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Overall Winner: "Beast of the Sediment" Shell Wildlife Photographer of the Year Competition, 2006
This image of a massive walrus looming through clouds of mud while probing for food in Arctic waters was voted best overall photo in the 2006 Shell Wildlife Photographer of the Year competition.
Unveiled October 19 at the Natural History Museum in London, the winning images—five of which are included in this gallery—were chosen from 18,000 entries from amateur and professional photographers in 55 countries.
Göran Ehlmé from Sweden captured top prize for this face-to-face walrus encounter off northeast Greenland, where the tusked giants come to root out mollusks from the seabed using their bristled snouts and powerful flippers.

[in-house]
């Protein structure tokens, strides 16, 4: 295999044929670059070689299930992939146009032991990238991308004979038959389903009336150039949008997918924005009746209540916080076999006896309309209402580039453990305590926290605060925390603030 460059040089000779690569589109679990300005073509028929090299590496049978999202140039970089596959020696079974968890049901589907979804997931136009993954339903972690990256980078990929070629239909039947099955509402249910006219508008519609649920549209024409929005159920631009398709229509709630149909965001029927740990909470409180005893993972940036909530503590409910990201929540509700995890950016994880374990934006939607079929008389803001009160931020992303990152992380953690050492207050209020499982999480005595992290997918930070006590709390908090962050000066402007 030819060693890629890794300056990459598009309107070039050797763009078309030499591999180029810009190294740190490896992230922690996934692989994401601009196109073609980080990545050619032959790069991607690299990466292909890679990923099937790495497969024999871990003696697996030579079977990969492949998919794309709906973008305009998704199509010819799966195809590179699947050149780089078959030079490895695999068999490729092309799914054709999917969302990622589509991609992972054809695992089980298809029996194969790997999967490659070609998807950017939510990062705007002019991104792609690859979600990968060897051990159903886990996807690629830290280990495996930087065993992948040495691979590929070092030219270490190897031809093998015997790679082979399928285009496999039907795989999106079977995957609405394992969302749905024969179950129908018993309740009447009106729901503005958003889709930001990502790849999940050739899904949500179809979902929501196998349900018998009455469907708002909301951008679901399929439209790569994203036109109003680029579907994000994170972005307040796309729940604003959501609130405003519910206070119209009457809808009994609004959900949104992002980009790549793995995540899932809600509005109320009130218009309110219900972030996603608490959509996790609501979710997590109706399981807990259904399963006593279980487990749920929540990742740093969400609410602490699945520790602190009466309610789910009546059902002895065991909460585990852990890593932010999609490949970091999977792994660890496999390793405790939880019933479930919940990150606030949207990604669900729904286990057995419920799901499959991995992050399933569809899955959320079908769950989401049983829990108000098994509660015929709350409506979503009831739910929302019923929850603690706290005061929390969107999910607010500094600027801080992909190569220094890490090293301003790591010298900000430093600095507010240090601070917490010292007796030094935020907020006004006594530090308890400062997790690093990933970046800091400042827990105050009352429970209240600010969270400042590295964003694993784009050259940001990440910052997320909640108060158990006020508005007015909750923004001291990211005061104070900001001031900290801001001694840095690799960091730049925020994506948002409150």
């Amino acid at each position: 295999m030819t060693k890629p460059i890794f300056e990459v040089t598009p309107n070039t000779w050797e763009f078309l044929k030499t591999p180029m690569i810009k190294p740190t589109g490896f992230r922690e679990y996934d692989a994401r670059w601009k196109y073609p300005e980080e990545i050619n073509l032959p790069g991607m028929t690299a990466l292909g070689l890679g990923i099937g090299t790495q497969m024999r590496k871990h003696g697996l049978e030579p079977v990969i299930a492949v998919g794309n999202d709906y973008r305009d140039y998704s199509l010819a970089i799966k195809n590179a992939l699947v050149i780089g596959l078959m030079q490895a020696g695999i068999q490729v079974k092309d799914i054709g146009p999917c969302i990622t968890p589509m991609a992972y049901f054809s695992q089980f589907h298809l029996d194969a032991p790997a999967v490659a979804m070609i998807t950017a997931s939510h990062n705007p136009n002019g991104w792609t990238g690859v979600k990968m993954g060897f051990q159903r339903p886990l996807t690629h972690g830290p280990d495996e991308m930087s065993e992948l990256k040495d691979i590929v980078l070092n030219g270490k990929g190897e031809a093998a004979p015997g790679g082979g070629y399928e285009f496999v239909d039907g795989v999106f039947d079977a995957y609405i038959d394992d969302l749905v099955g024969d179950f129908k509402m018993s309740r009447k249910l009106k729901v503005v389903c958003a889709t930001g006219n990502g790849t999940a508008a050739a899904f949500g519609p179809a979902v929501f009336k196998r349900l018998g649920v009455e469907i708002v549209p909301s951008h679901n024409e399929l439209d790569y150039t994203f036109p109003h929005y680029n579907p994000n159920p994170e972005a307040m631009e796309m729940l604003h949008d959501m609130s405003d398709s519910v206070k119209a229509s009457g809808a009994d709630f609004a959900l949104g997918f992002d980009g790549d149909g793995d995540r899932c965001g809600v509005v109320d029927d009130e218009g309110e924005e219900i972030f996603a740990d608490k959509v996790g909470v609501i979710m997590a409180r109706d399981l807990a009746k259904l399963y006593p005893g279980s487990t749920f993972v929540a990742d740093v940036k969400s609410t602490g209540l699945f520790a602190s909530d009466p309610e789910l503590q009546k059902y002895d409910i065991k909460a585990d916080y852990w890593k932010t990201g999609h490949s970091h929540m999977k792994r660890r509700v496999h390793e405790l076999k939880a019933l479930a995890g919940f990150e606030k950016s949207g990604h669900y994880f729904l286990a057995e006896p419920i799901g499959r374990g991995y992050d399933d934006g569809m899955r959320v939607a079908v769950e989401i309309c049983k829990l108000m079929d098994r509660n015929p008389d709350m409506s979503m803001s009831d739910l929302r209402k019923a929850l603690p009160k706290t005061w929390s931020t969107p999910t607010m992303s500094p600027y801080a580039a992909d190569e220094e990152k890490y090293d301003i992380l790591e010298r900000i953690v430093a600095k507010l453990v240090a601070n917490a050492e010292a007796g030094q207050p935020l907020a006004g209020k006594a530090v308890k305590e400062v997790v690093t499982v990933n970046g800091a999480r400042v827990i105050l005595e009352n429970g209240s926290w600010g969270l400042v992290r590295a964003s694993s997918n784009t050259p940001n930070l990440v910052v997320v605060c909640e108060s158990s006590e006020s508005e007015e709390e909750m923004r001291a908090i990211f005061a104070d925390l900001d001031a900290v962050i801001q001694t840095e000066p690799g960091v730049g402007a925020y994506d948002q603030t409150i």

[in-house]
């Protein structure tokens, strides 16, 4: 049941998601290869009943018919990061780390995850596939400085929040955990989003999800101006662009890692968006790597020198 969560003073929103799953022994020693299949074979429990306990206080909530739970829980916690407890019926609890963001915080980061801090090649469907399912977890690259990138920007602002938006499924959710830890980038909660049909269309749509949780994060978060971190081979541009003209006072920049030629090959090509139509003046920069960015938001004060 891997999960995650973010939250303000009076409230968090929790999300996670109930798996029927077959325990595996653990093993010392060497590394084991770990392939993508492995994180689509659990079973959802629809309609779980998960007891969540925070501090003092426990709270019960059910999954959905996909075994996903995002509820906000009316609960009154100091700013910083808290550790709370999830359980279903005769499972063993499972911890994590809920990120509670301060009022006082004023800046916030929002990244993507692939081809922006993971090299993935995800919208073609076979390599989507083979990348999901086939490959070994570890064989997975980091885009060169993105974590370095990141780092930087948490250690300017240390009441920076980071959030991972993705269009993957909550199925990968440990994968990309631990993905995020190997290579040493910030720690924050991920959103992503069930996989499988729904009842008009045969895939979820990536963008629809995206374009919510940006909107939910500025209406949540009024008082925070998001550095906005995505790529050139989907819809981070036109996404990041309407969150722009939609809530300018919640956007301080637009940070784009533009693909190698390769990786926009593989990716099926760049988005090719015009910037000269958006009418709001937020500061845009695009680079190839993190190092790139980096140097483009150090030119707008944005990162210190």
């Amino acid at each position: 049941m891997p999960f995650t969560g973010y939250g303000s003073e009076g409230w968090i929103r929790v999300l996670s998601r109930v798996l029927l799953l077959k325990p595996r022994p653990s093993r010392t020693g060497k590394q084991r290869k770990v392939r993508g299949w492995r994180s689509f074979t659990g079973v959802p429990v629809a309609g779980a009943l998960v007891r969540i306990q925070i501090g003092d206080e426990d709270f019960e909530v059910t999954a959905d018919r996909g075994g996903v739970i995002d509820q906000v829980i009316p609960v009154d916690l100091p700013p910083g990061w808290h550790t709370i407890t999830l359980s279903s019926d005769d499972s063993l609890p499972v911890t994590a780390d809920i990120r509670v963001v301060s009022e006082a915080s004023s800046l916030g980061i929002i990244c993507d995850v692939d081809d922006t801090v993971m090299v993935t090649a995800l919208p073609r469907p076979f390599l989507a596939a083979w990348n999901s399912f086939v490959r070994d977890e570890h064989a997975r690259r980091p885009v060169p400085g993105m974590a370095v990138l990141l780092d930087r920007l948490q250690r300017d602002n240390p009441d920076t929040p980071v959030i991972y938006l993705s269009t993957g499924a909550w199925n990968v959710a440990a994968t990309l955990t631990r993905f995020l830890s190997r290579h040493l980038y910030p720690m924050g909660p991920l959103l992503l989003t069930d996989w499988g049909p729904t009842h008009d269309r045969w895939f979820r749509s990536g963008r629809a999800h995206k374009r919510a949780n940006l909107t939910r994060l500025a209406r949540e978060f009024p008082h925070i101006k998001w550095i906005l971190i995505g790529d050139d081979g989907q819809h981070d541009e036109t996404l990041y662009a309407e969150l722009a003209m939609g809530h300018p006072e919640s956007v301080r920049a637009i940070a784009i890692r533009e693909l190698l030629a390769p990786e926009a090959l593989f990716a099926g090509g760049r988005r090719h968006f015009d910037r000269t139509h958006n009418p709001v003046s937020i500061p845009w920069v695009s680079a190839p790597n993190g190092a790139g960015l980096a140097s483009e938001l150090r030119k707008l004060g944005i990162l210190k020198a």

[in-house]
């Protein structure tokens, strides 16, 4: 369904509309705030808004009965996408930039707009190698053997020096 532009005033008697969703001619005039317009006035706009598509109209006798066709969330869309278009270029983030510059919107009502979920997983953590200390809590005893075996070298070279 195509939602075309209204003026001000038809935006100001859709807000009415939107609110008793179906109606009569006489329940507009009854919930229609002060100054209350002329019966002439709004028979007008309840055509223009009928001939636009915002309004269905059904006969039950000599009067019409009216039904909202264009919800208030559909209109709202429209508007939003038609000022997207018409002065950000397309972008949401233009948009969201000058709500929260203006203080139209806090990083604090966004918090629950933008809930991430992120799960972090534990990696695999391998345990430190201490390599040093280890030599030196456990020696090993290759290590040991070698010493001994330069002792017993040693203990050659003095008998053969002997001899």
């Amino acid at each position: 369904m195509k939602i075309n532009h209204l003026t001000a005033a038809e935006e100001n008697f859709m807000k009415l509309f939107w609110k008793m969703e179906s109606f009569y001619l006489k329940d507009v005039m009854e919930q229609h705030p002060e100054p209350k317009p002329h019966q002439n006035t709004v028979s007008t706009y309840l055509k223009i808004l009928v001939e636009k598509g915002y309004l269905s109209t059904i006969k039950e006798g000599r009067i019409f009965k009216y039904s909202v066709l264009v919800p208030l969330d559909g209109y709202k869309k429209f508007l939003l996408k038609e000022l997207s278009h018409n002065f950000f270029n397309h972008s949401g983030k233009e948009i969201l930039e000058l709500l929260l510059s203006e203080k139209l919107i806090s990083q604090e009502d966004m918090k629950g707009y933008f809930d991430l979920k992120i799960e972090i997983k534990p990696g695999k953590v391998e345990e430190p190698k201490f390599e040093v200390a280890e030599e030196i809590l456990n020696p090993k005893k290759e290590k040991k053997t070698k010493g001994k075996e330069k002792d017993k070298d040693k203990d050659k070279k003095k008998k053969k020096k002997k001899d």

Ehlmé, who has filmed walruses for National Geographic Television, is the first person to photograph the animals feeding underwater. Diving with walruses is fraught with danger, and Ehlmé took the plunge only after spending many years studying their behavior. (Both National Geographic News and National Geographic Television are parts of the National Geographic Society.)
"They are highly unpredictable and dangerous," said Ehlmé, who has been attacked by the marine mammals in the past.
"I think this one was in a bad, bad mood when he saw me. Appearing through the mud clouds, he looks like an angry god coming down from the heavens."
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